When re-potting the tomatoes, I had some leftover weaker looking specimins which I decided to just throw in the garden... to see what happened. I totally forgot about it, but as I was filling up some new pots, I happened to notice a very familiar looking seedling. Two of the tomato seedlings had made a home. Now these two are obviously very determined as I didn't sow them just chucked. The sickly looking sunflower I put in my growbag with the herbs is looking pretty snug too. Watch this space!

I've gone a bit gung-ho now and I've sown a garlic clove and some passion fruit seeds. Just to see what will happen. I'm wise to the fact that the garlic needs to be sown in autumn for results but I'm interested to see what occurs now. At some point I will add papaya seeds, avocado and mango to my fleet. I'm enjoying the experimentation.

I really don't like re-potting. It seems too dangerous for the plants. Have thinned out my pouch of basil which I'm not convinced was the best way of doing it. It's made to look so easy and yet I really do not find it so.

Success! and weed control.

It's pretty evident to me now that I am going to have to do something with the actual garden. The weeds are out of control and the pumpkin plant that our friend gave to us is growing at a super-duper rate.

Every time I pop into B&Q, I look at the weed display and have to turn away again as there is too many bottles and packets to choose from. I very unwisely figured that you just spray this around your garden and it only kills the weeds and not the plants. I have since learned otherwise.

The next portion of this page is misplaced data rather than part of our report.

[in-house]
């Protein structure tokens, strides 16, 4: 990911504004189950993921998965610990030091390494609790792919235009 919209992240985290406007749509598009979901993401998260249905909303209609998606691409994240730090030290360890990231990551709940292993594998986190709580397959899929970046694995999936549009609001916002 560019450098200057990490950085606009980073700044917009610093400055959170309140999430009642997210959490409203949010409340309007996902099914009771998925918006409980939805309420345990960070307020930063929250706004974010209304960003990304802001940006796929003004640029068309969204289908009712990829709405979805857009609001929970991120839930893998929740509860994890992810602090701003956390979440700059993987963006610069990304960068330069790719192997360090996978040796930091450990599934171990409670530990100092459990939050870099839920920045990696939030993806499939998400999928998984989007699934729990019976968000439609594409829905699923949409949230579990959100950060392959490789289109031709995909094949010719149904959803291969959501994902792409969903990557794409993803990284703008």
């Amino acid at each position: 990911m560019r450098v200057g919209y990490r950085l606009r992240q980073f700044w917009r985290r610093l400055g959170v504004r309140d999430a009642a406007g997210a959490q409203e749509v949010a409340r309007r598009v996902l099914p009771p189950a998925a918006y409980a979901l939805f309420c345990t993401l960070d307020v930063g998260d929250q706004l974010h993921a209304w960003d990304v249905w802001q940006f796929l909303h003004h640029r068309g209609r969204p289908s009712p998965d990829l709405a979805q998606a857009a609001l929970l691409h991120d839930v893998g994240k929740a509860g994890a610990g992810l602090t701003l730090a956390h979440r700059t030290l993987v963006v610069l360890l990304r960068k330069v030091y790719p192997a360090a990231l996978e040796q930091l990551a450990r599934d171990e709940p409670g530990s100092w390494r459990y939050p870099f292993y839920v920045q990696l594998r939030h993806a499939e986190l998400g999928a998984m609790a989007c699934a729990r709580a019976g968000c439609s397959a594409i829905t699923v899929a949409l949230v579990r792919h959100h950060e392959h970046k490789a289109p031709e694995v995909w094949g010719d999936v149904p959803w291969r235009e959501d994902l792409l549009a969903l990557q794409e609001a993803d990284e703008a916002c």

So what to do?

There are a number of plants that I want to keep or feel I should keep is more accurate. I also want to plant the pumpkin as apparently they need deep roots and who am I to neglect poor penelope to her roots needs. Never forget your roots!

There are a number of options and it is pretty clear that I don't have time or patience for most of them.

Laying down old carpet or some sort of covering for years on end is not my bag. However I think if me and Nathan can get our arses in gear, my plan will be this:

1. Dig up as many of the weeds as possible.

2. Treat other weeds growing in areas such as the gravelly section of my garden with this procedure or vinegar.

3. Mulching. I've found a lovely black bark which I think will look pretty amazing. However I think I need more reading into this. There is no point putting down something that looks cool but stops all plants from growing.

On an old note, my baskets are looking pretty funky now and have flowered. My totally inappropriate efforts at pricking out are looking ok. One sunflower got a beheading when a tomato plant fell on it. Still not sure how that happened. The tomato plants look willing to survive for a bit longer.

The potato bags are showing little green buds - how exciting!

I'm feeling pretty happy about it all.

Friday, 4 June 2010

Pricking 'ell!

Finally... finally got the compost and the vermiculite needed for pricking out the seedlings and transferring as many as I could into their own pots.